We are living in strange times, where each side of the political divide sees the other as domineering. To an orthodox Marxist, not to be confused with the hippy-dippy types who followed, this is the worst of all times; capitalism and neoliberalism have taken the world by storm, and your ideas stopped mattering sometime around 1968. To a ‘centrist’, whatever that term now means, despite the great victories after 1945 and 1991, spooky shadows of ideological extremity loom on both sides of the spectrum. To a genuine traditionalist, you must concede that the last person who wrote anything that vaguely strikes a note was Chesterton or Voegelin, and that your ideas stopped mattering sometime around 1848. All seem poised to fight a great battle, but few seem to have identified the lay of the land.

Human rights, selectively applied, serve as a powerful linguistic tool to destroy the foundations of anything that isn’t presupposed along universalist liberal lines…

What we have ended up with is a synthesis of liberalism and Marxism: liberalism with Marxist characteristics, if you like. This should not be altogether unsurprising. Despite their differences, liberalism and Marxism have always been sister ideologies, born of the same modernist clutch. Both are egalitarian, emancipatory, universalist, anti-history, and intoxicated by the possibilities of utopia. Both are prescriptive, and both imagine a better world, brought about by Promethean will alone. Their routes are, well, different. One collectivises, the other individualises, but both somehow accomplish a similar atomisation. One manufactures consent, the other enforces it. ‘Communism kills the body, liberalism rots the soul’, as I once heard it put. Both are humanist; neither appear to have read Greek tragedy, and both wish to cleave away from the world that was.

Human beings manage things in dialectics; it is central to how we think, even as we spend much mental energy trying to force things together. Arguments and their opposites, night and day, male and female. It is why the person who says they are ‘non-binary’ inspires an often-unregistered response in us: this person is having an argument with reality. That is not a particularly intelligent thing to do. If nature pulls things in a dualist direction, human beings are more unitary in effort; all the bizarre gender wrangling is reflective of the desire both to make the naturally emerging subject to human will, and the need to compel final unity through force alone. We wish for all things to be under a single heading, determined by us. Certainly nothing prior to us can be allowed a claim: ‘accepting what we cannot change’ is an abomination to the post-modern. That this is easier for our minds is a double boon, lacking the computing power to map billions of variables, and ChatGPT is a long way from Laplace’s Demon. It is why we gravitate toward that Hegelian synthesis; it is us, not history, that powers that particular machine. Thinking in universal single-threads might not be how nature does it, but it is very human. There is, after all, more to life than is dreamt of in any philosophy, and all human thought must be reductionist in some degree to retain any shape.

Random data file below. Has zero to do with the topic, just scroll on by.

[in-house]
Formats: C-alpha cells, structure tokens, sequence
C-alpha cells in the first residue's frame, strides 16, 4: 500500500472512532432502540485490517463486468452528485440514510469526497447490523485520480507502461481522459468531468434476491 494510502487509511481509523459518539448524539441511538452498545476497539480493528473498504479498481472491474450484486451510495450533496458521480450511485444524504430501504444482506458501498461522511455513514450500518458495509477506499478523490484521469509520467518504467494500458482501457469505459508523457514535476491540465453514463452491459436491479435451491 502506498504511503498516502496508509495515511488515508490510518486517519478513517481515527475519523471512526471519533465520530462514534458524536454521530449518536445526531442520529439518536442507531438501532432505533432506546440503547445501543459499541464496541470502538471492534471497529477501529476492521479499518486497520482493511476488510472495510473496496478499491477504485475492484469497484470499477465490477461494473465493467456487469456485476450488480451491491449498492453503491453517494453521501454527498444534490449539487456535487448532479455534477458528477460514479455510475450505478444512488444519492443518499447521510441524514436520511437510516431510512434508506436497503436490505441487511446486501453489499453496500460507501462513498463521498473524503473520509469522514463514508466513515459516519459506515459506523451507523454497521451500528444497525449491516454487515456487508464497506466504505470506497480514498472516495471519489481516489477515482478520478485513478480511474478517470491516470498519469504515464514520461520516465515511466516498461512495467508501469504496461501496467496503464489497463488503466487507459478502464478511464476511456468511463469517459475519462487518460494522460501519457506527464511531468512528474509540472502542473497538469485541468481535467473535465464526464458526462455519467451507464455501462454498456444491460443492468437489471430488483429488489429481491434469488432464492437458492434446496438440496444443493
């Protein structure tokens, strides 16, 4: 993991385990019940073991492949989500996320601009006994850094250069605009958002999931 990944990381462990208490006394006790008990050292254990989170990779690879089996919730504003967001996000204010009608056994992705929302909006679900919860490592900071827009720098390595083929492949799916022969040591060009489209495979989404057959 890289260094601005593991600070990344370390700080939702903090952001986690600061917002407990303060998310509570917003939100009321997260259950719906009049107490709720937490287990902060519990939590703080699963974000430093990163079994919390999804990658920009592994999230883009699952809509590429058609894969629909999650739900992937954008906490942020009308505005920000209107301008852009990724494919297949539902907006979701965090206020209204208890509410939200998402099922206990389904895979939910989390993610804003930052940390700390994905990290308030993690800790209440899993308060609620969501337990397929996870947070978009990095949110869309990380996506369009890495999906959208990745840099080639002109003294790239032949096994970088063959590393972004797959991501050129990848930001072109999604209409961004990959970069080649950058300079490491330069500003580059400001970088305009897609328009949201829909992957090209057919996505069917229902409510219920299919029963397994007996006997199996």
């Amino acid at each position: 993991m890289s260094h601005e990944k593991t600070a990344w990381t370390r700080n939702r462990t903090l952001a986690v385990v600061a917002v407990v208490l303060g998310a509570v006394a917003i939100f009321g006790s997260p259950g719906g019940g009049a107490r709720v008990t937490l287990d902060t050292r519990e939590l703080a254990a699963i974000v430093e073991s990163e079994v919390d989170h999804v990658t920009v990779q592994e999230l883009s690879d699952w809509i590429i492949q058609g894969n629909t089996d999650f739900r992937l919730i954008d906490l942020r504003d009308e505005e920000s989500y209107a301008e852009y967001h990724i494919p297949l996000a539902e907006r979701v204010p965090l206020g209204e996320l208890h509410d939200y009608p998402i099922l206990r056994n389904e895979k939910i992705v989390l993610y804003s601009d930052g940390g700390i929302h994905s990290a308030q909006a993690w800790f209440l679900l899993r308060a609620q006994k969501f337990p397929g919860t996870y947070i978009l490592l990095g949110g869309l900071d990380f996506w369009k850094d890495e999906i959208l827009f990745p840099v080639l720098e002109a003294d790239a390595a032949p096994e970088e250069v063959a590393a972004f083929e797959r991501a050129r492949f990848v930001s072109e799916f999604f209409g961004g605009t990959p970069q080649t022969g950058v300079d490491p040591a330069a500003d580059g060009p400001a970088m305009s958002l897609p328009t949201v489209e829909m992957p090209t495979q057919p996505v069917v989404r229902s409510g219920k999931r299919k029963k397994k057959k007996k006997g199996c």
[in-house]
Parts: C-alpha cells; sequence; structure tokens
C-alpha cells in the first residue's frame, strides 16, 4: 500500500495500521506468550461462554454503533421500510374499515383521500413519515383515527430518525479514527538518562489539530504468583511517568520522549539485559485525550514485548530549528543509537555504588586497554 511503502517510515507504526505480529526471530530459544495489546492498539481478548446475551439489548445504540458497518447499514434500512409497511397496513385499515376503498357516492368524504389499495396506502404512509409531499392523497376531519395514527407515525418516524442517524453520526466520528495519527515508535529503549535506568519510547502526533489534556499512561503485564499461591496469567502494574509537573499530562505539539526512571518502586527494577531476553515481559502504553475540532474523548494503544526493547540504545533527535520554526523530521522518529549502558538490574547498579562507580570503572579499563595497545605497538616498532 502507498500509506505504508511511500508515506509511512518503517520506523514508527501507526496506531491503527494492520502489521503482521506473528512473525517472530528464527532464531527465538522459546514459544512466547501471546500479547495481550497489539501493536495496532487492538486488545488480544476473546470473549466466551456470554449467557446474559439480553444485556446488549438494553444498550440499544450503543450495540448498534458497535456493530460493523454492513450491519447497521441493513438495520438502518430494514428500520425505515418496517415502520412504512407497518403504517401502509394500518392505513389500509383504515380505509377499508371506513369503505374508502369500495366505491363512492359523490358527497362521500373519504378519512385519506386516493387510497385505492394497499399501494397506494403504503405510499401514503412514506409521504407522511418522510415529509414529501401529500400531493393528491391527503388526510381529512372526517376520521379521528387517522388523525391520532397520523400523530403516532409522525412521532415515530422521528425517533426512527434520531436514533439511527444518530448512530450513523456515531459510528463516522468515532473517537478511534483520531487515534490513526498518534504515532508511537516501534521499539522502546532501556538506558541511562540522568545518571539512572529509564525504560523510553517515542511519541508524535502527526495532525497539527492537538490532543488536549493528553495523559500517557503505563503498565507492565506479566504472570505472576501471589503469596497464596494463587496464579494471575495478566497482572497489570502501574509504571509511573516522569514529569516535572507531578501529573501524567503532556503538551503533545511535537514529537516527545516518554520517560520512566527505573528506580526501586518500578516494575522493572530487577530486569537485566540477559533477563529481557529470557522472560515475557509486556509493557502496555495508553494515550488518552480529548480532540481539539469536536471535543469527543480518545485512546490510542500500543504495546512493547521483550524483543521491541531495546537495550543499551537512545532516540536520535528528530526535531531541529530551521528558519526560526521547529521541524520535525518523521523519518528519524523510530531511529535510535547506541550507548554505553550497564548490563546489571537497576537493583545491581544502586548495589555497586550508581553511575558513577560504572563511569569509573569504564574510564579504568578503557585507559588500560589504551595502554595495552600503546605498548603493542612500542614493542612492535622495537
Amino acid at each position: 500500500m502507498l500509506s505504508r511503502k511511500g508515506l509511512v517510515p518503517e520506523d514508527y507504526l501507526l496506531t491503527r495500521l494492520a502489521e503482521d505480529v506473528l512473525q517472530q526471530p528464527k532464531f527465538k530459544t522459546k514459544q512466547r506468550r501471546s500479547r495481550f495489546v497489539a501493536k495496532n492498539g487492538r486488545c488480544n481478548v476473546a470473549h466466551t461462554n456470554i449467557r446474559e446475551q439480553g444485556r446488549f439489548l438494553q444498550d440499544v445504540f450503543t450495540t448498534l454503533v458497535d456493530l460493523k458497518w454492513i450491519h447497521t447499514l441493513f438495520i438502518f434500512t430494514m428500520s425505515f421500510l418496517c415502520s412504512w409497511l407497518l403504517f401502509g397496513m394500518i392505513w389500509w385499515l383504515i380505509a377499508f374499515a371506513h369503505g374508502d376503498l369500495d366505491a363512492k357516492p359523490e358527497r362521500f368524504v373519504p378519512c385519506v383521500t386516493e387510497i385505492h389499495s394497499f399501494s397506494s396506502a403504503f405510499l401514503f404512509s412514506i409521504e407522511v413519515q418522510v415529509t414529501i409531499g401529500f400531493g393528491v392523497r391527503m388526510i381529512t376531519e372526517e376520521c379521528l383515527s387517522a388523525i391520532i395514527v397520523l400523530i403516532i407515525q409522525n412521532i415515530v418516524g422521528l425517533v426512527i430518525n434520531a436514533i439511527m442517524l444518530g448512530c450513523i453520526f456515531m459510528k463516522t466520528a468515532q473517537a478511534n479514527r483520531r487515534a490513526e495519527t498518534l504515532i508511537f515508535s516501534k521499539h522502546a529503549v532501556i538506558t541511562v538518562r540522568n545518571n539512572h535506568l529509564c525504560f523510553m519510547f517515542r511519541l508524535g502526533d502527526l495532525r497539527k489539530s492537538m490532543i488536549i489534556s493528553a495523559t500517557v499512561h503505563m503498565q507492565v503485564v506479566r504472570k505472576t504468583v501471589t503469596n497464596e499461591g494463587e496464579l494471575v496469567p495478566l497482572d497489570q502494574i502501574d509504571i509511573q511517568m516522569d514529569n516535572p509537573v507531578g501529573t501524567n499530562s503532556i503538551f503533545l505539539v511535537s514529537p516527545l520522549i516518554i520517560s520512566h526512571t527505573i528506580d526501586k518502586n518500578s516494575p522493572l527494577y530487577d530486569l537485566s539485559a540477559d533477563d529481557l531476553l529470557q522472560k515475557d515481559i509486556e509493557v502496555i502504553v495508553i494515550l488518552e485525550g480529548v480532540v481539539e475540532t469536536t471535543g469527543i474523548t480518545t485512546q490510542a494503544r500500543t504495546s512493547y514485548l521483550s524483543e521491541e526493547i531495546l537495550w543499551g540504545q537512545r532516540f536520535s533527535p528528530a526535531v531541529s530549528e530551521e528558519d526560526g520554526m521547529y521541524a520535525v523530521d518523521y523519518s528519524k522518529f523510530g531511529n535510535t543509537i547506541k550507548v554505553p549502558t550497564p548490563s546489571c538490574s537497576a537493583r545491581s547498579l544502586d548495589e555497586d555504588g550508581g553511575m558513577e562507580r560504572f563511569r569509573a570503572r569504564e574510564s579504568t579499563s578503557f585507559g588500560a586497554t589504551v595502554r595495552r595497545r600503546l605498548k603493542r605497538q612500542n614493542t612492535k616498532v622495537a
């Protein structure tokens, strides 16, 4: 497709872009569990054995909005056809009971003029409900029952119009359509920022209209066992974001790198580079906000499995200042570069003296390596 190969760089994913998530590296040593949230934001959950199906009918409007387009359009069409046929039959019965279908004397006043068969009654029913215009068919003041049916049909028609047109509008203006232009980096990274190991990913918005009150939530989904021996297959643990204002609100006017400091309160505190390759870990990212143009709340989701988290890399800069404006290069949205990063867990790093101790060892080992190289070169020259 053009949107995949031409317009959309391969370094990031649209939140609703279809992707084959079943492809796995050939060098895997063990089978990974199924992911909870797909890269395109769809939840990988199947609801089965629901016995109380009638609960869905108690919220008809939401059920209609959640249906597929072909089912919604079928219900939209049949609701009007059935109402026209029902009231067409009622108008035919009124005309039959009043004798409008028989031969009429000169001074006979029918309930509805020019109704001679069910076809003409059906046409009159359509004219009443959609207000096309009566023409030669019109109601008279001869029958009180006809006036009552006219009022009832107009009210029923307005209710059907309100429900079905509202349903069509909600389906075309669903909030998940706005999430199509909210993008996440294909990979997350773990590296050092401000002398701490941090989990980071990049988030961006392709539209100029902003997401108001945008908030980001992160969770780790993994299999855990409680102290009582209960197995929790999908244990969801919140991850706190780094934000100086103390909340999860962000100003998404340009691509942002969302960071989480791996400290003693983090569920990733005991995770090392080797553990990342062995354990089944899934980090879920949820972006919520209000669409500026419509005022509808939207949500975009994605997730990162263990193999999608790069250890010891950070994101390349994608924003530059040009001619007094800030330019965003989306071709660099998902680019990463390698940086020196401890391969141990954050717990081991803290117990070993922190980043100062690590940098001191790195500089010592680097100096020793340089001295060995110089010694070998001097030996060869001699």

Of this mutual collision, we must concede that liberalism got the better of it. After all, it was Che Guevara’s face that ended up on millions of t-shirts around the world, enriching the profit margins of investor-capitalists. If anything is notable, it is that the two schools switched camps. The fiercely materialist and being-creates-consciousness crowd got ideational. The latter-day liberals, hanging their hats originally on the natural law hangovers found in Locke et al., ended up more interested in numbers and Homo economicus. When they talk about rights, they don’t mean what their forebears mean. Human rights, selectively applied, serve as a powerful linguistic tool to destroy the foundations of anything that isn’t presupposed along universalist liberal lines, of anything that doesn’t work toward expanding markets, of anything that stands in the way of their Promethean project. Disingenuity with language is something the liberal learned from the Marxist.

Perhaps we might consider liberalism the Great Eater; it has managed to force nearly everything into itself, to absorb most features of modern life under its mantel. That which cannot be packaged, sold, or neutered in the face of the liberal schema must be resisted: as Jonathon Bowden pointed out, only religious foundationalism and ethnic nationalism have remained impervious to the appetite of the Great Eater — things that make claims subject neither to universality nor egalitarianism, and are not prefaced on man’s will alone. The hard left, it seems, ended up being dessert. What we have now is left-wing capitalism. It is why Antifa and BLM receive glowing coverage from liberal media outlets; they are on the same side, obviously, even as the former burns down the latter’s studio. Have you ever met a liberal Christian? They seem to positively enjoy rendering everything to Caesar. It is also why conservative movements have drifted left with time. Mainstream conservatism, I am afraid, is very much on the menu. In the last few years, it seems that conservatives have decided to save the enemy the trouble, and in the interest of saving time, have begun the process of marinating themselves.

This is why the Marxist themes of yesteryear seem everywhere ascendant today, albeit in liberalised forms. The Frankfurt School and the heirs of Gramsci did their work well, and nobody should forget that the likes of Adorno, Horkheimer and Marcuse found comfortable berths in the heart of the liberal academy. Have you heard of intersectionality? It is a hybrid of Marxist class theory and liberal individualism, rolled out of those Zimbabwean dollar factories to be consumed by people without brains. It has become something of a Nicene Creed for the politically aware post-modern. Against their own overwhelming Marxist-liberal hegemon, they must imagine an even more overwhelming hegemon, because without a Galactic Empire, the Rebel Alliance has no purpose. This is why we hear about the patriarchy so often, and why all the bien pensant types are so fervent in swatting counter-revolutionaries. It hardly matters that they’ve already largely won, because the battle must be imagined to be always on the brink of a Stalingrad for their underdog narrative to function. That virtually every university, school, media outlet, think tank, government department, corporate PR entity, bureaucratic club, and non-profit organisation marches in lockstep with this Marxist-liberal synthesis appears immaterial. It is a revolutionary movement, and to keep relevancy, revolutionary movements must retain the fiction that the struggle is still required. I hope you are seeing the similarities now. Consumers of the world, unite!